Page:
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Last Call: A True Story of Love, Lust, and…

Last Call: A True Story of Love, Lust, and Murder in Queer New York (edição: 2021)

de Elon Green (Autor)

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7912267,638 (3.73)4
Título:Last Call: A True Story of Love, Lust, and Murder in Queer New York
Autores:Elon Green (Autor)
Informação:Celadon Books (2021), 272 pages
Coleções:Sua biblioteca
Etiquetas:to-read, queer-lit

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Last Call: A True Story of Love, Lust, and Murder in Queer New York de Elon Green


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Mostrando 1-5 de 12 (seguinte | mostrar todas)
Okay right off the bat: I discovered through reading this book that true crime that involves murder is Not for Me. Green is fairly explicit in his description of the violence involved in these murders, which I assume is par for the course in the genre, and while I wouldn't call it disrespectful, I certainly didn't like it and it gave me nightmares for days.

Genre conventions aside, I thought this was a fairly careful examination of the lives especially of the victims, and of a specific bar scene in New York. The brief portion about queer Youngstown, in exploring the lives of the victims, was actually fascinating (I say as a queer person from Ohio...) and Green notes that he tried his hardest to have the voices of actual queer people as central to this at large. The story of queer organizing against violence seemed a little like a sidetrack in the middle of the story, and as a person who is opposed to hate crime legislation as a solution to violence based in bias, it seemed a fairly uncritical representation of queer people being involved with police (which, in a world where NYC Pride just banned cops in the parade, seems a little weird.) But again, I think genre conventions mean there's less room for a critical examination of policing.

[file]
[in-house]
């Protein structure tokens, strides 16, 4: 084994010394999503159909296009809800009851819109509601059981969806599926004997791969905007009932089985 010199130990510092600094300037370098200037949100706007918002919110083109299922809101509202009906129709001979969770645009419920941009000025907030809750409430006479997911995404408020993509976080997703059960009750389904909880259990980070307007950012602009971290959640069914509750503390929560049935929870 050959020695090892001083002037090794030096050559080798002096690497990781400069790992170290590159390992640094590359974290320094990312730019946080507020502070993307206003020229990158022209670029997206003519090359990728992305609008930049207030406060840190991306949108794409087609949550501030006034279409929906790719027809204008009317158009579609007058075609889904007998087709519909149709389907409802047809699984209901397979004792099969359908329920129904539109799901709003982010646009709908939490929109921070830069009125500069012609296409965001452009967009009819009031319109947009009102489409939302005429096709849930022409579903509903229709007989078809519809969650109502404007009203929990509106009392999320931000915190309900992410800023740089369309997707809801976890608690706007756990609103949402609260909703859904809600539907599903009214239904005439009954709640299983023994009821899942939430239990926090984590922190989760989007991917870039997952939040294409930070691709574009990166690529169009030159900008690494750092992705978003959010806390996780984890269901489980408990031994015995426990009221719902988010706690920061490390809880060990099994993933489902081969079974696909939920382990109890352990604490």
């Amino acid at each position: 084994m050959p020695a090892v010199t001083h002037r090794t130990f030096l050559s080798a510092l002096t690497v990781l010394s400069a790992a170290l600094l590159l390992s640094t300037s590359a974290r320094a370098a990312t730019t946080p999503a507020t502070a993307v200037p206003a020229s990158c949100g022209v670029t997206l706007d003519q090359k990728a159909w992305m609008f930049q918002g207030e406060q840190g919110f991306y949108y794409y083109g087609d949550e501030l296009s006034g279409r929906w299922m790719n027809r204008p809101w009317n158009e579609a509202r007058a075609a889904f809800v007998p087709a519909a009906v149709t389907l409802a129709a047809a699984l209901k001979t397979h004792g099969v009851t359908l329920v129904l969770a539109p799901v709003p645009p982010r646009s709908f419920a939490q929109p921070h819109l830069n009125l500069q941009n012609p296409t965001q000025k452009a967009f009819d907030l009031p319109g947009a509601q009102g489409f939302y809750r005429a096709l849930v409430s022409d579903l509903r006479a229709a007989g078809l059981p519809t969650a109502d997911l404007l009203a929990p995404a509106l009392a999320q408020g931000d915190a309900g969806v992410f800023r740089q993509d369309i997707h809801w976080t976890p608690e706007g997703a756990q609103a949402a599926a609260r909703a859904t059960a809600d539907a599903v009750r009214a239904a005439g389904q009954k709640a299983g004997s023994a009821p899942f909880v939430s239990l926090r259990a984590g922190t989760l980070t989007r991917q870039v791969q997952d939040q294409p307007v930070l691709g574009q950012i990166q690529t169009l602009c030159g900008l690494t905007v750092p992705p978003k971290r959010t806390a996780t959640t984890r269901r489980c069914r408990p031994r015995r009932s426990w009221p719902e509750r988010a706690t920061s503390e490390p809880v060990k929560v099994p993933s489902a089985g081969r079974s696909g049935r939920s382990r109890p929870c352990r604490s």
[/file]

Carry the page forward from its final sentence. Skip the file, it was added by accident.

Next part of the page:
So: not a bad book, and I think people interested in the genre will find this a very careful and well-done story. I just am Not the Audience. ( )
  aijmiller | May 18, 2021 |
True story of love, lust and murder in queer NY in 1980's-90's. ( )
  bogopea | Apr 28, 2021 |
In the mid-nineties, bodies were being discovered dumped in out of the way places outside of New York City. There were similarities in how they were dumped and all of the men were gay. At a time when AIDS was at its peak and homophobia rampant, the disappearance of a few gay men didn't make the news. Elon Green focuses on the stories of the victims and of the lives they led and the gay piano bars of midtown Manhattan where they met the murderer.

This is a well-written and researched work, where the emphasis stays on the lives of four ordinary gay men, whose life paths were very different. It's a snapshot into a time and a place not that long gone, done with respect and empathy. If this is the future of true crime writing, bring it on. ( )
  RidgewayGirl | Apr 26, 2021 |
Last Call is a true crime book, telling about the case of the Last Call Killer. The Last Call Killer preyed upon gay men in New York City in the 1980s and 1990s and had many hallmarks of more famous, notorious murders. The author speculates that due to the sexuality of the victims, the AIDS crisis and the high murder rates at the time, these cases were all but forgotten. The author’s goal was to bring them to light, and retell the story of the Last Call Killer.